If the cost of repairing your vehicle after an accident is close to or more than the cost of replacing it, the insurance company will usually total your car -- it will deem the car a total loss and send you a check for the vehicle's current value. Normally, you can use the check to repair your vehicle yourself or make a down payment on a new vehicle. If you are making payments through a Chapter 13 bankruptcy, however, you may not get the money, as it may go directly to your lender.
If you total your vehicle while your Chapter 13 is open, you may be able to modify your bankruptcy plan so that you surrender your totaled vehicle to the bank rather than continue to make payments on the vehicle. However, bankruptcy courts often will not allow you to modify your plan once it has been confirmed by the court. Your attorney can tell you whether the bankruptcy court is likely to accept such a modification. In some cases, you may keep the check and ask the bank to modify its proof of claim against you so that you can lower your monthly payments and possibly purchase a new vehicle.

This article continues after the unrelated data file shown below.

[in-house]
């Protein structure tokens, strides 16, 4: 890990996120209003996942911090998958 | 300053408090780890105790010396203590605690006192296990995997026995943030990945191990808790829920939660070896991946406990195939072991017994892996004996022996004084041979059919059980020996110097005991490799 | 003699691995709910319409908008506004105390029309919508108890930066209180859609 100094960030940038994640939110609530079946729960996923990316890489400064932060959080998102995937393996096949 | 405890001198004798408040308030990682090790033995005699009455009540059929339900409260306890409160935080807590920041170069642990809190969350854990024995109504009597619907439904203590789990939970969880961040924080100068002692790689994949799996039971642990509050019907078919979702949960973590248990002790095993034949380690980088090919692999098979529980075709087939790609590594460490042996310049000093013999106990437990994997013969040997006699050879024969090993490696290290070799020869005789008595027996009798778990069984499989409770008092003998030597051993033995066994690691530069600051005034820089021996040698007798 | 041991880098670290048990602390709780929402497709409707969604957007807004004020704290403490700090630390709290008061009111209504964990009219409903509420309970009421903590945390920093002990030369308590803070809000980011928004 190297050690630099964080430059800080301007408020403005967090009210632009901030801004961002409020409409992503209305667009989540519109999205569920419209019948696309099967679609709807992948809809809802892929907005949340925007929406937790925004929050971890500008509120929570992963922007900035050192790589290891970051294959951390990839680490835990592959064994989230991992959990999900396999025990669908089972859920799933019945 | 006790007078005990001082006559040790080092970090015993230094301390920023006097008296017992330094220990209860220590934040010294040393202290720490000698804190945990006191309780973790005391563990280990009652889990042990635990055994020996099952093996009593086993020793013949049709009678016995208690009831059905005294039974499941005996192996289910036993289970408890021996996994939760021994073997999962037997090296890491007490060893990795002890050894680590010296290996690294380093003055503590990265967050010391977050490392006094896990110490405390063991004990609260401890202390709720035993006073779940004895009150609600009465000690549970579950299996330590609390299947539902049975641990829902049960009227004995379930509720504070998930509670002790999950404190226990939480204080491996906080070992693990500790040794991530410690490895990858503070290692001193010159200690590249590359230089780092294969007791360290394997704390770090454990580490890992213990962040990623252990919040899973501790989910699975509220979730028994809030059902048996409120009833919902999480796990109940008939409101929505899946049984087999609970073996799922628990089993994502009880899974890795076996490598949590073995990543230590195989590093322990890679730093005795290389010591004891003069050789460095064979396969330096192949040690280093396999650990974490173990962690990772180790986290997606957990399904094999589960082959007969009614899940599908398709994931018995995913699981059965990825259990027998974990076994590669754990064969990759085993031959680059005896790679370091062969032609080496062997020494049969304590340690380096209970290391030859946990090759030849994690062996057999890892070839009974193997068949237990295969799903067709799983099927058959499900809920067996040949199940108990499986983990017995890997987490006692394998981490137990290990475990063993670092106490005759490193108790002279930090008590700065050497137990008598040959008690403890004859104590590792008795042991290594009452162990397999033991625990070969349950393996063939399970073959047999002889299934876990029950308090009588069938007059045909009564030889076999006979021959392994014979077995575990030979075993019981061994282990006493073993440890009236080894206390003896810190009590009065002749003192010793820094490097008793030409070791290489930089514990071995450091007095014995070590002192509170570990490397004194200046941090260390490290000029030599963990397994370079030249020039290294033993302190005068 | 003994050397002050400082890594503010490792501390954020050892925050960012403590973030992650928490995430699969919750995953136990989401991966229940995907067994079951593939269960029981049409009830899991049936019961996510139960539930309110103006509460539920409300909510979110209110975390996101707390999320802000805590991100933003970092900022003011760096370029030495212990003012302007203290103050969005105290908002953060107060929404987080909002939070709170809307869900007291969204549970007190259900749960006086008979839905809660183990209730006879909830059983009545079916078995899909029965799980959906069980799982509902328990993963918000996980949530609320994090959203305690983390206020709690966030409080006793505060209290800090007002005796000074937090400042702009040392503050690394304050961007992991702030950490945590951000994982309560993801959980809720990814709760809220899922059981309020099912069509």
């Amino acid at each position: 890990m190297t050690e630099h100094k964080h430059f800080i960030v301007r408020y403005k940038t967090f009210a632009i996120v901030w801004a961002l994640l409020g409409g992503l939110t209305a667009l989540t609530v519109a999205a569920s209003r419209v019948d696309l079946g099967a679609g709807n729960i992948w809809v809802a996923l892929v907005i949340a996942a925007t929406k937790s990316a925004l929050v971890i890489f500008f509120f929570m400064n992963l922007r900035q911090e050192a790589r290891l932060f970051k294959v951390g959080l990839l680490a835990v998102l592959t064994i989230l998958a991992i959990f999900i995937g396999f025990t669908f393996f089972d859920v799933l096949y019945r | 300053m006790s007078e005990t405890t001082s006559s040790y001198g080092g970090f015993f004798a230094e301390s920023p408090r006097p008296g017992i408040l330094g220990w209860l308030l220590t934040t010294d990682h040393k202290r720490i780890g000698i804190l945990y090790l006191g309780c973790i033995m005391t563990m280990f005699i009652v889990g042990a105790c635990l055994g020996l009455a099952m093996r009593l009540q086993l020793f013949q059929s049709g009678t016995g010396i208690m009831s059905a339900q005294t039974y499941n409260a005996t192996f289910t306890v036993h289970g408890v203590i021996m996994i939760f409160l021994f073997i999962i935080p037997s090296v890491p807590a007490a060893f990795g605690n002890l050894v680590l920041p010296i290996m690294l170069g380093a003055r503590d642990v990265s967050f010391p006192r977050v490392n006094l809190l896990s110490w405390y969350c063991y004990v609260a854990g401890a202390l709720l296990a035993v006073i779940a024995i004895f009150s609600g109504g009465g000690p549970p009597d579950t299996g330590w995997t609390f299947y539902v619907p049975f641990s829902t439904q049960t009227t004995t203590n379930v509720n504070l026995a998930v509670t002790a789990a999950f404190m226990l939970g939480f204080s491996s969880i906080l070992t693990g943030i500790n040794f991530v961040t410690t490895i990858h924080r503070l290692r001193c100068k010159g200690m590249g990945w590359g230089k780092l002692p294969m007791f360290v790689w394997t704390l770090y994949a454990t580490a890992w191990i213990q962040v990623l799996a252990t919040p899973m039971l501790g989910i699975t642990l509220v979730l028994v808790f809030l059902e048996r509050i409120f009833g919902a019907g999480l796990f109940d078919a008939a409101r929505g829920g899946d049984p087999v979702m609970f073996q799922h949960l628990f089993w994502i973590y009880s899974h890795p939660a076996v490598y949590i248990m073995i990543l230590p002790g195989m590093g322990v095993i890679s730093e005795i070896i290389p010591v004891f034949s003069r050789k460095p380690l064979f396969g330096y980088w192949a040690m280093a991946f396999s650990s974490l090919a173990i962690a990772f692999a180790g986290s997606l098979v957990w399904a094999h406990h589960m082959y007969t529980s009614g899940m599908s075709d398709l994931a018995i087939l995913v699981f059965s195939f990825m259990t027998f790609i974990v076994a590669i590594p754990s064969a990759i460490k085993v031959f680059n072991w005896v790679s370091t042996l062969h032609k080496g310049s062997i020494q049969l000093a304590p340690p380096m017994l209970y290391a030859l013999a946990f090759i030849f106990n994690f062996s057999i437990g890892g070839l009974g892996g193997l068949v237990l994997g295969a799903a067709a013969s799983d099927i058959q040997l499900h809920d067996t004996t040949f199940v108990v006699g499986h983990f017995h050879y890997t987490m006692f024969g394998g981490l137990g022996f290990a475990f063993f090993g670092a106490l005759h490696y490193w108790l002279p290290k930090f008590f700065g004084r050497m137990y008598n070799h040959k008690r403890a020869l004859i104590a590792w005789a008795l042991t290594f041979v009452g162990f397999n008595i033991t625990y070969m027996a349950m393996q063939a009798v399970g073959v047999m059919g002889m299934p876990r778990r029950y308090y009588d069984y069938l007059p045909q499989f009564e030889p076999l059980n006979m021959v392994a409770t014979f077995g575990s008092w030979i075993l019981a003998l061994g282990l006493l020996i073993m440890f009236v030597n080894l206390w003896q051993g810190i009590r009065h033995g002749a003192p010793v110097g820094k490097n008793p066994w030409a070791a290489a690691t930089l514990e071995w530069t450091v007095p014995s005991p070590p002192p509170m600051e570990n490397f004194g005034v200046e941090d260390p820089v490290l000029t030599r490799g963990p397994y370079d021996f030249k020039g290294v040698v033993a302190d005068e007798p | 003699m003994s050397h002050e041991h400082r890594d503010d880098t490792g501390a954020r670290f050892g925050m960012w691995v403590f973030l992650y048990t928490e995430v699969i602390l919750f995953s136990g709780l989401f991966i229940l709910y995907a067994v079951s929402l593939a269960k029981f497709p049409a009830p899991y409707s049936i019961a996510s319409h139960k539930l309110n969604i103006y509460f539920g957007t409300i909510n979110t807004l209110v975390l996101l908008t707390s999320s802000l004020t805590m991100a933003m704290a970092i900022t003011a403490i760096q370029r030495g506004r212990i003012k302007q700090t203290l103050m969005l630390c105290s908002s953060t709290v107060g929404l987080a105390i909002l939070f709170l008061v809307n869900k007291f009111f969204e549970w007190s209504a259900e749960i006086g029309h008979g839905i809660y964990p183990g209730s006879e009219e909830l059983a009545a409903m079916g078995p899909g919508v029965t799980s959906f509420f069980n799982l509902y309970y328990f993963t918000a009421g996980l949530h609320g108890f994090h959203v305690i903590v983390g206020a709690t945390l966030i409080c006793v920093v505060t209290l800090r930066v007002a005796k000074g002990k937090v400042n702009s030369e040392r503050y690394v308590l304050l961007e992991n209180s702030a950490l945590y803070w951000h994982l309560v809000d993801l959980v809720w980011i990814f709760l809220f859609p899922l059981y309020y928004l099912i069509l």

Surrender Insurance Check
Some banks will require you to surrender any insurance settlement. If the insurance settlement does not cover the balance you owe on your vehicle, the bank can require you to continue making payments on the vehicle through your Chapter 13 plan until you pay off the balance you owe on your vehicle. You will lose the right to access any of your check, but will be able to pay off your vehicle as planned.
In some cases, the bank will allow you to use your insurance check to fix or replace your vehicle. If the bank allows you to do this, it puts a replacement lien on the new or rebuilt vehicle. This lien obligates you to continue paying the bank until your original loan is paid off under the terms of your Chapter 13 bankruptcy plan.
If your car is totaled while you have an open Chapter 13 bankruptcy, contact your attorney immediately. Your attorney can help you determine your best course of action to get your vehicle repaired or replaced while satisfying the terms of your Chapter 13 bankruptcy. In some cases, your attorney may also file motions on your behalf to get the court to accept a modified plan or allow you to keep your insurance check.
Jack Ori has been a writer since 2009. He has worked with clients in the legal, financial and nonprofit industries, as well as contributed self-help articles to various publications.